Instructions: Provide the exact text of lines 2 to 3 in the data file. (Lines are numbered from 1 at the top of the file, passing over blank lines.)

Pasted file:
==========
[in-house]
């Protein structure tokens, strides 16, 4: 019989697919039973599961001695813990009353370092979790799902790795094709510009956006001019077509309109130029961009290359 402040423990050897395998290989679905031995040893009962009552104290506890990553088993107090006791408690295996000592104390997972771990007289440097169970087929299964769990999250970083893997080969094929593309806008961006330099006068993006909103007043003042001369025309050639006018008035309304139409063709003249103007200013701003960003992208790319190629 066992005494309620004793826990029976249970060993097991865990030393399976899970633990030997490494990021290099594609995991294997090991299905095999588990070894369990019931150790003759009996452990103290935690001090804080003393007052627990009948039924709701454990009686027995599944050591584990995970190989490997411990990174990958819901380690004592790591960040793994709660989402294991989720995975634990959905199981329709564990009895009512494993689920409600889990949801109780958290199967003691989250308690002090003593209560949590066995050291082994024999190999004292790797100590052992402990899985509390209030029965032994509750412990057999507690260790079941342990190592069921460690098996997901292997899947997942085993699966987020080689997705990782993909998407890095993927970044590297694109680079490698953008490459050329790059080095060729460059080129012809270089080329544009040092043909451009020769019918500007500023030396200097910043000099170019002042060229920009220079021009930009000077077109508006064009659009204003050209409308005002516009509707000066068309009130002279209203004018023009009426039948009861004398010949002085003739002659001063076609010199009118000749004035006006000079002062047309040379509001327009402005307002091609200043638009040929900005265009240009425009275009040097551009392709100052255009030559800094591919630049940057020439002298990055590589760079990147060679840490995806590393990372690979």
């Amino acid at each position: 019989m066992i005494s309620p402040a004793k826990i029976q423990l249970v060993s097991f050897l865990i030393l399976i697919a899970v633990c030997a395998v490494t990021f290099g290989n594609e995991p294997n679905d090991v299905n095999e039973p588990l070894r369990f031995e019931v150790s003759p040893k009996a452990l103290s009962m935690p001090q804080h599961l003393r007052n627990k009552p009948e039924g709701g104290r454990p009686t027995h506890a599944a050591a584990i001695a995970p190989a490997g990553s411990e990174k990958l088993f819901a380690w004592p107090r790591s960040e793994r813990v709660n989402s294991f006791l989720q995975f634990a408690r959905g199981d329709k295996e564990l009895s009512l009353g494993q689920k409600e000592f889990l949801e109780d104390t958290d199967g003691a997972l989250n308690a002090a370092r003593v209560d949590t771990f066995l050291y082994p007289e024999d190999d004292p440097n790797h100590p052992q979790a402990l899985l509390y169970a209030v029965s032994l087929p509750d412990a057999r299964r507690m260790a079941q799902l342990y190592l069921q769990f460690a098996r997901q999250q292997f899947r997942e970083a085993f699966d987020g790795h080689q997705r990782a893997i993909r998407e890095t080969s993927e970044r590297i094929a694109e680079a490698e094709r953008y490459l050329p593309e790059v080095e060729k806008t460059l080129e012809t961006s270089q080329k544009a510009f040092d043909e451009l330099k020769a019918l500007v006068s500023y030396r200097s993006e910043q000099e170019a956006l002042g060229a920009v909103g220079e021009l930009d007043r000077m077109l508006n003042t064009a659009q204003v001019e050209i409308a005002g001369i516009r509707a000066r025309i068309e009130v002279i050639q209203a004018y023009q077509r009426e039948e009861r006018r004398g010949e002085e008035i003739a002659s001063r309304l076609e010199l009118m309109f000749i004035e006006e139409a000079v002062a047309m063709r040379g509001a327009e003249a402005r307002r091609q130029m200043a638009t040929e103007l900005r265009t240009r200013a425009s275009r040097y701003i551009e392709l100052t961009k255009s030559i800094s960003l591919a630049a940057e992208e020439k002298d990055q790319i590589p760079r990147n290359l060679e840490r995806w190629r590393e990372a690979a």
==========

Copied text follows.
């Protein structure tokens, strides 16, 4: 019989697919039973599961001695813990009353370092979790799902790795094709510009956006001019077509309109130029961009290359 402040423990050897395998290989679905031995040893009962009552104290506890990553088993107090006791408690295996000592104390997972771990007289440097169970087929299964769990999250970083893997080969094929593309806008961006330099006068993006909103007043003042001369025309050639006018008035309304139409063709003249103007200013701003960003992208790319190629 066992005494309620004793826990029976249970060993097991865990030393399976899970633990030997490494990021290099594609995991294997090991299905095999588990070894369990019931150790003759009996452990103290935690001090804080003393007052627990009948039924709701454990009686027995599944050591584990995970190989490997411990990174990958819901380690004592790591960040793994709660989402294991989720995975634990959905199981329709564990009895009512494993689920409600889990949801109780958290199967003691989250308690002090003593209560949590066995050291082994024999190999004292790797100590052992402990899985509390209030029965032994509750412990057999507690260790079941342990190592069921460690098996997901292997899947997942085993699966987020080689997705990782993909998407890095993927970044590297694109680079490698953008490459050329790059080095060729460059080129012809270089080329544009040092043909451009020769019918500007500023030396200097910043000099170019002042060229920009220079021009930009000077077109508006064009659009204003050209409308005002516009509707000066068309009130002279209203004018023009009426039948009861004398010949002085003739002659001063076609010199009118000749004035006006000079002062047309040379509001327009402005307002091609200043638009040929900005265009240009425009275009040097551009392709100052255009030559800094591919630049940057020439002298990055590589760079990147060679840490995806590393990372690979």
């Amino acid at each position: 019989m066992i005494s309620p402040a004793k826990i029976q423990l249970v060993s097991f050897l865990i030393l399976i697919a899970v633990c030997a395998v490494t990021f290099g290989n594609e995991p294997n679905d090991v299905n095999e039973p588990l070894r369990f031995e019931v150790s003759p040893k009996a452990l103290s009962m935690p001090q804080h599961l003393r007052n627990k009552p009948e039924g709701g104290r454990p009686t027995h506890a599944a050591a584990i001695a995970p190989a490997g990553s411990e990174k990958l088993f819901a380690w004592p107090r790591s960040e793994r813990v709660n989402s294991f006791l989720q995975f634990a408690r959905g199981d329709k295996e564990l009895s009512l009353g494993q689920k409600e000592f889990l949801e109780d104390t958290d199967g003691a997972l989250n308690a002090a370092r003593v209560d949590t771990f066995l050291y082994p007289e024999d190999d004292p440097n790797h100590p052992q979790a402990l899985l509390y169970a209030v029965s032994l087929p509750d412990a057999r299964r507690m260790a079941q799902l342990y190592l069921q769990f460690a098996r997901q999250q292997f899947r997942e970083a085993f699966d987020g790795h080689q997705r990782a893997i993909r998407e890095t080969s993927e970044r590297i094929a694109e680079a490698e094709r953008y490459l050329p593309e790059v080095e060729k806008t460059l080129e012809t961006s270089q080329k544009a510009f040092d043909e451009l330099k020769a019918l500007v006068s500023y030396r200097s993006e910043q000099e170019a956006l002042g060229a920009v909103g220079e021009l930009d007043r000077m077109l508006n003042t064009a659009q204003v001019e050209i409308a005002g001369i516009r509707a000066r025309i068309e009130v002279i050639q209203a004018y023009q077509r009426e039948e009861r006018r004398g010949e002085e008035i003739a002659s001063r309304l076609e010199l009118m309109f000749i004035e006006e139409a000079v002062a047309m063709r040379g509001a327009e003249a402005r307002r091609q130029m200043a638009t040929e103007l900005r265009t240009r200013a425009s275009r040097y701003i551009e392709l100052t961009k255009s030559i800094s960003l591919a630049a940057e992208e020439k002298d990055q790319i590589p760079r990147n290359l060679e840490r995806w190629r590393e990372a690979a």